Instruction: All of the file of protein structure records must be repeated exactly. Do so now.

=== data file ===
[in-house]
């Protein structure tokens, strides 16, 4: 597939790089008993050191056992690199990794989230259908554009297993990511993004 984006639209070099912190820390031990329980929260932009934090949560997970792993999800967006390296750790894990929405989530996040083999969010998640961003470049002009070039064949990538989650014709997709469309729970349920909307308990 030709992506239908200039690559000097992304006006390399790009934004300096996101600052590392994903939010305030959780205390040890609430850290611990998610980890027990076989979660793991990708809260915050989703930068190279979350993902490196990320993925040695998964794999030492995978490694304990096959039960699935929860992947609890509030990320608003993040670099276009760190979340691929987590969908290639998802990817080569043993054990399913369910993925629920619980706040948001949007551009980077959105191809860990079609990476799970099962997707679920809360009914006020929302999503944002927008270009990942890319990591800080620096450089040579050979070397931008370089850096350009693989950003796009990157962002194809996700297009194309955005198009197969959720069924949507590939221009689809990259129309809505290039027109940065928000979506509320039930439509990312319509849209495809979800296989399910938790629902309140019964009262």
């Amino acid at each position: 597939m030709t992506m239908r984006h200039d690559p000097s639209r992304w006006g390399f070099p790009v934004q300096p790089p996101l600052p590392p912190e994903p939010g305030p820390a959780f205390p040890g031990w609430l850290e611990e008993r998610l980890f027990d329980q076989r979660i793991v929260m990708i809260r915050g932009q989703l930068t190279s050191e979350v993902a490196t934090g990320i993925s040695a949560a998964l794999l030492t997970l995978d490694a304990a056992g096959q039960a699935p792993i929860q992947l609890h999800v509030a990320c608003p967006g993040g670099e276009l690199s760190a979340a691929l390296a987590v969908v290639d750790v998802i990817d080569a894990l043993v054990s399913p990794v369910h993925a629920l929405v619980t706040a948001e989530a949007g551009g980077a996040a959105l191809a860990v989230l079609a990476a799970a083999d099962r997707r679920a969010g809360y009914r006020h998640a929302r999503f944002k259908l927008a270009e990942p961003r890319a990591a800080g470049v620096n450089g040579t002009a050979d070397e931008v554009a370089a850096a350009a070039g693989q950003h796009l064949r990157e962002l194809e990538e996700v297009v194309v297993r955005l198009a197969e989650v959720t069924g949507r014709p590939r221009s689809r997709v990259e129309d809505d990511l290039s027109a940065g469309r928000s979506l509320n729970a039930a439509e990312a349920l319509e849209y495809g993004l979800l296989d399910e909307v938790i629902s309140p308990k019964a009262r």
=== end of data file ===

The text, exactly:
[in-house]
């Protein structure tokens, strides 16, 4: 597939790089008993050191056992690199990794989230259908554009297993990511993004 984006639209070099912190820390031990329980929260932009934090949560997970792993999800967006390296750790894990929405989530996040083999969010998640961003470049002009070039064949990538989650014709997709469309729970349920909307308990 030709992506239908200039690559000097992304006006390399790009934004300096996101600052590392994903939010305030959780205390040890609430850290611990998610980890027990076989979660793991990708809260915050989703930068190279979350993902490196990320993925040695998964794999030492995978490694304990096959039960699935929860992947609890509030990320608003993040670099276009760190979340691929987590969908290639998802990817080569043993054990399913369910993925629920619980706040948001949007551009980077959105191809860990079609990476799970099962997707679920809360009914006020929302999503944002927008270009990942890319990591800080620096450089040579050979070397931008370089850096350009693989950003796009990157962002194809996700297009194309955005198009197969959720069924949507590939221009689809990259129309809505290039027109940065928000979506509320039930439509990312319509849209495809979800296989399910938790629902309140019964009262």
């Amino acid at each position: 597939m030709t992506m239908r984006h200039d690559p000097s639209r992304w006006g390399f070099p790009v934004q300096p790089p996101l600052p590392p912190e994903p939010g305030p820390a959780f205390p040890g031990w609430l850290e611990e008993r998610l980890f027990d329980q076989r979660i793991v929260m990708i809260r915050g932009q989703l930068t190279s050191e979350v993902a490196t934090g990320i993925s040695a949560a998964l794999l030492t997970l995978d490694a304990a056992g096959q039960a699935p792993i929860q992947l609890h999800v509030a990320c608003p967006g993040g670099e276009l690199s760190a979340a691929l390296a987590v969908v290639d750790v998802i990817d080569a894990l043993v054990s399913p990794v369910h993925a629920l929405v619980t706040a948001e989530a949007g551009g980077a996040a959105l191809a860990v989230l079609a990476a799970a083999d099962r997707r679920a969010g809360y009914r006020h998640a929302r999503f944002k259908l927008a270009e990942p961003r890319a990591a800080g470049v620096n450089g040579t002009a050979d070397e931008v554009a370089a850096a350009a070039g693989q950003h796009l064949r990157e962002l194809e990538e996700v297009v194309v297993r955005l198009a197969e989650v959720t069924g949507r014709p590939r221009s689809r997709v990259e129309d809505d990511l290039s027109a940065g469309r928000s979506l509320n729970a039930a439509e990312a349920l319509e849209y495809g993004l979800l296989d399910e909307v938790i629902s309140p308990k019964a009262r």